Our experiments were performed with a suspension of programmable APs using a feedback loop where the corresponding information and steering signals, determined by social interaction rules, are instantaneously computed externally and then inserted into the system. This type of approach has already been demonstrated to reproduce collective behaviors of swarms and swirls which are often observed in living systems^{21,22}. In our work, groups of responsive APs are made from transparent silica particles with diameter \(\sigma\) = 6.16 µm which are coated on one side with an 80 nm thick, light absorbing carbon cap (SI). They are suspended in a critical mixture of water and propylene glycol npropyl ether (PnP) (40%m) contained in a thin sample cell whose temperature is kept constant and below the fluid’s lower demixing temperature T_{c} = 31.9 °C^{23}. When an AP is illuminated with a focused laser beam, its cap heats up and induces a local demixing which leads to a fluid flow around the AP^{24,25}. This results in a quasi2D selfpropulsive, i.e. active, particle motion, with velocity \(\overrightarrow{u}=v \widehat{\overrightarrow{u}}\). Here, \(v\) corresponds to the magnitude and \(\widehat{\overrightarrow{u}}\) to the direction of motion which is opposite to the carbon cap. The 2D restriction of the APs orientational and translational motion is due to gravity and hydrodynamic effects^{26}. To impose wellcontrolled social interaction rules, their velocity (magnitude and direction) is controlled individually. This is achieved by scanning the illuminating laser beam with an acoustooptic deflector (AOD) rapidly across all APs and by independently adjusting the intensity and laser focus position relative to each cap centre^{22} (SI). Via feedbackcontrol, we are able to apply effective selfpropelling forces and torques to the APs, which enables them to stop, move forward or turn to the left and right depending on the chosen interaction rule. Despite similarities with a simulation, it should be noted that in our experiments, the APs interact with a true physical environment which leads to additional, e.g. steric, hydrodynamic and phoretic, interactions which are frequently neglected in numerical studies.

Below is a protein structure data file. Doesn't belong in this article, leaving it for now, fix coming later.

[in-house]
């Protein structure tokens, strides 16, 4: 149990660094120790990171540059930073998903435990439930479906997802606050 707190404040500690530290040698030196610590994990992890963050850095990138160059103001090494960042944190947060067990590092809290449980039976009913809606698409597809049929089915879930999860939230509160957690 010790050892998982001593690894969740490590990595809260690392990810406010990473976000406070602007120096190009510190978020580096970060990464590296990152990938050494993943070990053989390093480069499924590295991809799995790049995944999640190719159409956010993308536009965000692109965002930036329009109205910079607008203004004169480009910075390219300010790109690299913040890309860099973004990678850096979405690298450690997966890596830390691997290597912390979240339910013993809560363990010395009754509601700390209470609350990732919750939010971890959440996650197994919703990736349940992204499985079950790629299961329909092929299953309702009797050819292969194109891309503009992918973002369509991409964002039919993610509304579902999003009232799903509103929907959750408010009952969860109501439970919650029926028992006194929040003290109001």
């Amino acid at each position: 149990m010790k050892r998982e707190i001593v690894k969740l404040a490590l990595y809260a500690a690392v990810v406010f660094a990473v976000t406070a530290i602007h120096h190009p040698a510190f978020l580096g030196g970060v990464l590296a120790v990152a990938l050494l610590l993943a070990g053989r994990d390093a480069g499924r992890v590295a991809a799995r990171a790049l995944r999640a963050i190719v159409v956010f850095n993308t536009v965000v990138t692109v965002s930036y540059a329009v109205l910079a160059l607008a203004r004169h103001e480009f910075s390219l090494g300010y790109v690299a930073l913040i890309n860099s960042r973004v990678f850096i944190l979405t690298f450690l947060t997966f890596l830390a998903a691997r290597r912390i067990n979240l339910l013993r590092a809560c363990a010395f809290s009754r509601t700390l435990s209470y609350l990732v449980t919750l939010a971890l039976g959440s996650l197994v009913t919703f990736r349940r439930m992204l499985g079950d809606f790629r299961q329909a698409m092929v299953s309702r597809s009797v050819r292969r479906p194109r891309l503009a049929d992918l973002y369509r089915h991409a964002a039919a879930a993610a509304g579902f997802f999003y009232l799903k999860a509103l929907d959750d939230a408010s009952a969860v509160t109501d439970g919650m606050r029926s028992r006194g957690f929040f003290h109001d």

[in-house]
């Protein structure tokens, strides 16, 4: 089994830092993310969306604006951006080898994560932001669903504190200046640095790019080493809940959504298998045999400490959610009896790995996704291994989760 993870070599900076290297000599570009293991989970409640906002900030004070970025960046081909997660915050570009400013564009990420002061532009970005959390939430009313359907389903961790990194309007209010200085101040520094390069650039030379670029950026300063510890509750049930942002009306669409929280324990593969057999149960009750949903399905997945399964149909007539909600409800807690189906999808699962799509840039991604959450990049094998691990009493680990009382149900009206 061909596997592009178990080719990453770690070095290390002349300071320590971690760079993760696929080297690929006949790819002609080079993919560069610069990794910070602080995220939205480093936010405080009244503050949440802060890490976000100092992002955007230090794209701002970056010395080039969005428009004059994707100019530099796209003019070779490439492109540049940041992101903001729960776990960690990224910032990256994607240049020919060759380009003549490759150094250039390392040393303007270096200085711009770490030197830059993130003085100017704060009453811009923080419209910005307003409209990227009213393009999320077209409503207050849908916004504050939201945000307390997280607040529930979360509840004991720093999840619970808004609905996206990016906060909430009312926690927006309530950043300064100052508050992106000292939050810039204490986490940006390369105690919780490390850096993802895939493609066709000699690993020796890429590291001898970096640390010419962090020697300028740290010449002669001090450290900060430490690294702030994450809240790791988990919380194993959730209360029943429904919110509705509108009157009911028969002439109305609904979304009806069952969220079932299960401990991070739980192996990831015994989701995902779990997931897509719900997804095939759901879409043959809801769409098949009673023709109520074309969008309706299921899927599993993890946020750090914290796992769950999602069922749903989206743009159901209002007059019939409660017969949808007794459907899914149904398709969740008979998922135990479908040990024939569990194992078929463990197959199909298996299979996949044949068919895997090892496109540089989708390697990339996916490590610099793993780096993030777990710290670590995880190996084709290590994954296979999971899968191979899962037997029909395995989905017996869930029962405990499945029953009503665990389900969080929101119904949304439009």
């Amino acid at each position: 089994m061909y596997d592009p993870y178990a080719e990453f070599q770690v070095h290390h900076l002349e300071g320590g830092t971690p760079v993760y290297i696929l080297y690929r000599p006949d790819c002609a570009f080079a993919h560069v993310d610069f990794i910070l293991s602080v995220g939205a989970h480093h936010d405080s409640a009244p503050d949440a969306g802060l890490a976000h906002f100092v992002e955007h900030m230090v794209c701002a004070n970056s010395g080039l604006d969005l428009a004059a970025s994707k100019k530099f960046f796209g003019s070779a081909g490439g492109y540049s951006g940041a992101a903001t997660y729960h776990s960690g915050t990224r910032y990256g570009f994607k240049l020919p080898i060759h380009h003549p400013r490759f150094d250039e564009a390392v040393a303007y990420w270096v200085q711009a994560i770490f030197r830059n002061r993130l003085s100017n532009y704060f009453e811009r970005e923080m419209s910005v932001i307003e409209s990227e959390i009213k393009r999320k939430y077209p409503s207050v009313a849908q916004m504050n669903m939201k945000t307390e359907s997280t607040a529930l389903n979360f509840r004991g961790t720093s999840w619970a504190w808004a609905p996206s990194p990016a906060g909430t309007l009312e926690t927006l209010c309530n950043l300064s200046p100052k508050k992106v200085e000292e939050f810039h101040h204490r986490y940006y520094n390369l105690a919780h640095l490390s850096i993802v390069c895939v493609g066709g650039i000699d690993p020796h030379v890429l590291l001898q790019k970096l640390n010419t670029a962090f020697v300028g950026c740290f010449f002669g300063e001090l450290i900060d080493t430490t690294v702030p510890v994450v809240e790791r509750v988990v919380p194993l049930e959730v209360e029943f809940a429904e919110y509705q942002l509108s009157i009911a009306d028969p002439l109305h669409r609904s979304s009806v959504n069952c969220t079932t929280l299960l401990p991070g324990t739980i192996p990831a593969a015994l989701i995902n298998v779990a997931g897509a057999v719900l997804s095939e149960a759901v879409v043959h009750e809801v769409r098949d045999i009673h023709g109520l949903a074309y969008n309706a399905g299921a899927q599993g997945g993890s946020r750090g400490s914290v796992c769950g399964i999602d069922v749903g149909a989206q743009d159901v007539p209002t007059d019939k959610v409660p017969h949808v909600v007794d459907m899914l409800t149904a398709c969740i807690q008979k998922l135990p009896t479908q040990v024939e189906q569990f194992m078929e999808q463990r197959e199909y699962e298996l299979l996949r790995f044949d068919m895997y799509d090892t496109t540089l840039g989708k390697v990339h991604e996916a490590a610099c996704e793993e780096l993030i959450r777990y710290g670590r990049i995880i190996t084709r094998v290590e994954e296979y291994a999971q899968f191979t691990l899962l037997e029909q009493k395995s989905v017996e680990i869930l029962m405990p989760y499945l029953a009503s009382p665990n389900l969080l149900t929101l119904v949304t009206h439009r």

Interaction rules
To create a cohesive group of \(N\) APs, each particle must follow a certain interaction rule according to which it adjusts its direction of motion relative to its surrounding.
Our specific choice is largely motivated by previous numerical studies which yields a collective and cohesive motion of APs based on strictly local interaction rules^{19,27}. Within this approach, the direction of motion \(\widehat{\overrightarrow{{u}_{i}}}=\overrightarrow{{u}_{i}}/v\) of particle \(i\) at position \(\overrightarrow{{r}_{i}}\) depends on the orientation and distance to its neighbours \({r}_{ij} =  \overrightarrow{{r}_{j}} \overrightarrow{{r}_{i}} \) according to
Here, \(\langle \cdot {\rangle }_{j, {r}_{ij}\le {r}_{\text{c}}}\) and \(\langle \cdot {\rangle }_{j,{r}_{\text{c}}<{r}_{ij}\le {r}_{0}}\) denote the average over all neighboring particles with a distance of \({r}_{ij}\le {r}_{\text{c}}\) and \({r}_{\text{c}}<{r}_{ij}\le {r}_{0}\) respectively. The direction \(\widehat{\overrightarrow{{u}_{i}}}\) is normalised before being applied to the particle.
The first two terms (adapted from^{19}) characterise centretocentre interactions with neighbours, which are composed of a shortranged repulsion scaled by \(\varepsilon\), a long range attraction \({f}_{ij}\) with prefactor \(\beta\), yielding a minimum at distance \({r}_{e}\).
To steer the entire group towards an obstacle at a fixed position, we have added a global directional unit vector \({\overrightarrow{e}}_{\text{drive}}\) with length \(\gamma\) to the motional direction of each particle. It should be noted that this vector also leads to a high degree of polarisation within the group, similar to a flock (see supplementary movie M1).
In the experiments and simulations presented below, we have chosen the AP velocity \(v \approx\) \(0.19 \space \frac{\mu m}{s}\), and set the other parameters to \(\gamma =1\), \({r}_{\text{c}} = 1.6 \sigma , {r}_{\text{a}}=4.4 \sigma , {r}_{\text{e}} = 2.4 \sigma\) and \(\varepsilon = 9000\). Note that as a result of viscous friction between the APs and the solvent instantaneous changes in \(\widehat{\overrightarrow{{u}_{i}}}\) are not possible but only achieved with an angular rate \(\omega \approx 1.5 \space^\circ /s\) in our experiments (for details, see^{22} and SI Fig. S1). In particular at small distances \({r}_{ij}\le {r}_{\text{c}}\), this renders the actual AP motion more complex than what is typically considered in numerical simulations with nonpolar particles, e.g. by enabling close particle.